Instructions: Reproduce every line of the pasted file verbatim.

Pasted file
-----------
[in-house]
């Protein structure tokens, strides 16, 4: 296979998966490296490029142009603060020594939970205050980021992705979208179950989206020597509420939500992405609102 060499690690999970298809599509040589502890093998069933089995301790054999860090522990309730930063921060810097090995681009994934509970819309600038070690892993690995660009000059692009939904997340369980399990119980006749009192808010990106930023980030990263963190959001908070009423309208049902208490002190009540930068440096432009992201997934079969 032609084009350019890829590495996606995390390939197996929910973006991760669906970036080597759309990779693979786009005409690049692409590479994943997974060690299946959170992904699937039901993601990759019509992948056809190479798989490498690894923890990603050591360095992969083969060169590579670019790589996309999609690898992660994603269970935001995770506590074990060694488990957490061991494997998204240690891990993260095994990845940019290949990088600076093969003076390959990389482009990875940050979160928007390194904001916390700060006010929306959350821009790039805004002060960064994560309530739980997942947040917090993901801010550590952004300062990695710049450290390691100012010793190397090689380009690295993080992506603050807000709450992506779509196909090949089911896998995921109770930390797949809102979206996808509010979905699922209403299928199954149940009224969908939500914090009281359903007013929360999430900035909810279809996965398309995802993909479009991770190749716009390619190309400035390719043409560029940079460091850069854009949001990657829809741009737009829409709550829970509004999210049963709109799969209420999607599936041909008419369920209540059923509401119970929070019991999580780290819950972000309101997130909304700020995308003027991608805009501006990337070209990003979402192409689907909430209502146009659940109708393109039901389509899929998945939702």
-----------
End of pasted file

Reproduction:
[in-house]
């Protein structure tokens, strides 16, 4: 296979998966490296490029142009603060020594939970205050980021992705979208179950989206020597509420939500992405609102 060499690690999970298809599509040589502890093998069933089995301790054999860090522990309730930063921060810097090995681009994934509970819309600038070690892993690995660009000059692009939904997340369980399990119980006749009192808010990106930023980030990263963190959001908070009423309208049902208490002190009540930068440096432009992201997934079969 032609084009350019890829590495996606995390390939197996929910973006991760669906970036080597759309990779693979786009005409690049692409590479994943997974060690299946959170992904699937039901993601990759019509992948056809190479798989490498690894923890990603050591360095992969083969060169590579670019790589996309999609690898992660994603269970935001995770506590074990060694488990957490061991494997998204240690891990993260095994990845940019290949990088600076093969003076390959990389482009990875940050979160928007390194904001916390700060006010929306959350821009790039805004002060960064994560309530739980997942947040917090993901801010550590952004300062990695710049450290390691100012010793190397090689380009690295993080992506603050807000709450992506779509196909090949089911896998995921109770930390797949809102979206996808509010979905699922209403299928199954149940009224969908939500914090009281359903007013929360999430900035909810279809996965398309995802993909479009991770190749716009390619190309400035390719043409560029940079460091850069854009949001990657829809741009737009829409709550829970509004999210049963709109799969209420999607599936041909008419369920209540059923509401119970929070019991999580780290819950972000309101997130909304700020995308003027991608805009501006990337070209990003979402192409689907909430209502146009659940109708393109039901389509899929998945939702």